Monday, April 11, 2011

Bradley Manning case sparks UN criticism of US government

“If continued,” the letter states, “it may well amount to a violation of the criminal statute against torture, defined as, among other things, 'the administration or application…of… procedures calculated to disrupt profoundly the senses or the personality.'”

As the Guardian points out, one of the signees includes Harvard's Laurence Tribe, who instructed President Obama in constitutional law and was a legal adviser in the justice department under the Obama Administration until three months ago

  • Nearly 300 Legal Scholars Sign Letter Protesting Torture of Bradley Manning

  • Via
    The Guardian

    UN torture representative
    suggests White House
    stalling his private meeting
    with American soldier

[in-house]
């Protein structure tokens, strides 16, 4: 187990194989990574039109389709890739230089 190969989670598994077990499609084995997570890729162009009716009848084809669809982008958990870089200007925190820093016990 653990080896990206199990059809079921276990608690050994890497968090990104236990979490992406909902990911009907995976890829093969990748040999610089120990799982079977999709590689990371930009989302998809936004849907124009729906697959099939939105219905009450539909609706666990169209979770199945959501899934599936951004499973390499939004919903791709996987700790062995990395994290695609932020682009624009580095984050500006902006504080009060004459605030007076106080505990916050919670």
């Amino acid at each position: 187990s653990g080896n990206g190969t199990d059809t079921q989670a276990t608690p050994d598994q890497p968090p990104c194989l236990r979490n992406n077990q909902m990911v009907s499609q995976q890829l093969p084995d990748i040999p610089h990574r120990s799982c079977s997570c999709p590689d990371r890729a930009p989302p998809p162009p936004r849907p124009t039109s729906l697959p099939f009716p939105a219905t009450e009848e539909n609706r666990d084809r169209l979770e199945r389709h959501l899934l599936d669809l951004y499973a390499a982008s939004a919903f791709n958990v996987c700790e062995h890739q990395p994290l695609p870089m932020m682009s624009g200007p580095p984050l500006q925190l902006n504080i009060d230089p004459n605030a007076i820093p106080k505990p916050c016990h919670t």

A senior United Nations representative on torture, Juan Mendez, issued a rare reprimand to the US government on Monday for failing to allow him to meet in private Bradley Manning, the American soldier accused of being the WikiLeaks source and held in a military prison. It is the kind of censure the UN normally reserves for authoritarian regimes around the world.

    Mendez, the UN special rapporteur on torture, said: "I am deeply disappointed and frustrated by the prevarication of the US government with regard to my attempts to visit Mr Manning."

    Manning's supporters claim that the US is being vindictive in its treatment of Manning, who is held at the marine base at Quantico, Virginia, in conditions they describe as inhumane.

  • Complete Article

  • Human Rights Advocate Samantha Power Pitched Party Line On ‘Tortured’ WikiLeaks Suspect Bradley Manning

  • NPR: U.N. Torture Investigator Says He's Been Denied Access To WikiLeaks Suspect

  • The Nation: Dan Ellsberg and 'Saving Private Manning'

  • twitter@cooljustice

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